Commander’s Comments


Hello to All of you in 2004!

Well another year is upon us.  I hope all of you had a very pleasant Holiday season and enjoyed your time off or vacation.  I spoke to many members who had an opportunity to go out boating through the Christmas season.  Only in B.C. eh?  Some of you may be battling this cold bug which seems to really take a firm grip!  And the rest of you are probably going south.  Just think, April and Boating season is only a couple of months away. 

December was a busy month for the Squadron.  Our Boating  and Seamanship Sail and VHF classes wrote their exams, have received their marks and Graduation for them was held January 12, 2004.  The marks were on average quite high and a hearty “Thanks” must go out to the teachers who do such a superb job.  Classes are now underway with a new batch of boating students and we also have a small group studying for their Advanced Piloting exams.

The Christmas party was a success, with 70 people attending and Santa showing up to delight us all with presents and his subtle sense of humour!

Our Squadron participated with the Vancouver Island South District at Mary Winspear Centre for an evening of displays in early December.  Hosted by the Centre, it gave an opportunity to those using the centre to show what they were all about.  We made contact with some people who were new residents to the area and since then they have joined our Squadron.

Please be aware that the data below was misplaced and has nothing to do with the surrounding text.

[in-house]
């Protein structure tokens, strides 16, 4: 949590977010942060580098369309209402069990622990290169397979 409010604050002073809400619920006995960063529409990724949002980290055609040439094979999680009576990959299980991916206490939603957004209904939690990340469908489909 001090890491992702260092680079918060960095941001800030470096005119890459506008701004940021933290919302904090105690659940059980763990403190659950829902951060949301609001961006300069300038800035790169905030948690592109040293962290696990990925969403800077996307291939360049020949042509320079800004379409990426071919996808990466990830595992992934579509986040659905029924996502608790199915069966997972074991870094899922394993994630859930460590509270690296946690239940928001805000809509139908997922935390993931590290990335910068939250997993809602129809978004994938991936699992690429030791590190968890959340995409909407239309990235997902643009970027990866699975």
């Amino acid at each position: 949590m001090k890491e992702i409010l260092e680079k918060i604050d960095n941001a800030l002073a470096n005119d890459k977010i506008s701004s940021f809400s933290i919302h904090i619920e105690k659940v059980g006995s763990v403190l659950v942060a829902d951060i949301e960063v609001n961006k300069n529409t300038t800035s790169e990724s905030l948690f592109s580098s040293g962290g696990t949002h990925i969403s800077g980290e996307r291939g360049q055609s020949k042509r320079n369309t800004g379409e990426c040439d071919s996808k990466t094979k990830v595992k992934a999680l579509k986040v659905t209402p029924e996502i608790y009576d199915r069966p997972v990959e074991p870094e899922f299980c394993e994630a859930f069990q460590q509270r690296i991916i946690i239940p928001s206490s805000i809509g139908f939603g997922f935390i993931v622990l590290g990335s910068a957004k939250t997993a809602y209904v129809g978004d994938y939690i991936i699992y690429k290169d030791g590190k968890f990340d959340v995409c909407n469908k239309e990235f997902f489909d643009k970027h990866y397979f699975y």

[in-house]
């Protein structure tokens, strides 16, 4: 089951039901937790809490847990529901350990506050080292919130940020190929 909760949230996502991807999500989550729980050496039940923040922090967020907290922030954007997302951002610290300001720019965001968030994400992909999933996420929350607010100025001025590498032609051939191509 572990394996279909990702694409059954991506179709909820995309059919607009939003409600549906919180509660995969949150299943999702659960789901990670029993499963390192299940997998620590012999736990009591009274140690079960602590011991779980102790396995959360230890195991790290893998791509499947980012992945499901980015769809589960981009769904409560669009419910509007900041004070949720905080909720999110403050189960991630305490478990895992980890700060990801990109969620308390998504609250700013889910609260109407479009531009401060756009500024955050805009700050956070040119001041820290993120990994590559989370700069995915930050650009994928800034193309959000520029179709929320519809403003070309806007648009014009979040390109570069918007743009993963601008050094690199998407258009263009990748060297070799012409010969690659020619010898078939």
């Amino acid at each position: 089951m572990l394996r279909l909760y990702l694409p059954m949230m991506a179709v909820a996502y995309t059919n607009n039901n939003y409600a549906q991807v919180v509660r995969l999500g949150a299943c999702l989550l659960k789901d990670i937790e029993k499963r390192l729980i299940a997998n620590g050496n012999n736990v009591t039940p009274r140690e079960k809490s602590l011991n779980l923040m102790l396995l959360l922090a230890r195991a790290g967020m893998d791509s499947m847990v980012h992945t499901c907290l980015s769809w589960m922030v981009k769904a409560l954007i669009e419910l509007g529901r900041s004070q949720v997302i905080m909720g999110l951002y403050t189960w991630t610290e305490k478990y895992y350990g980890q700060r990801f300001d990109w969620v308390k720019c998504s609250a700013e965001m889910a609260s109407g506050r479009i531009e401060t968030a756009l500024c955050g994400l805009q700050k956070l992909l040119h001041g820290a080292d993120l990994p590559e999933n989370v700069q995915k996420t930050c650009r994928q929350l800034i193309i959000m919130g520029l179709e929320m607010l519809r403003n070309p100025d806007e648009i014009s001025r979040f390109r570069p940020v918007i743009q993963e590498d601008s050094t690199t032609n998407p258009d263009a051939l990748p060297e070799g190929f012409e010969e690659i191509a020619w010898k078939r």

An article in the last Beacon seems to have stirred up some interest with the Canadian Hydrographic office over at the Pat Bay facilities as well as their Ottawa HQ.  It seems that our concerns are being heard after all and we will keep you posted on the goings-on there as we hear about them.

The next couple of months will see the Nominating Committee put together the new Bridge for 2004-05.  We still need some help so if you are interested just call me anytime to let me know.  Positions available at the time of writing this article are: Training Officer, Webmaster, and Cruisemaster.  I just wonder if some of our long standing members would be interested in coming back to do a little work?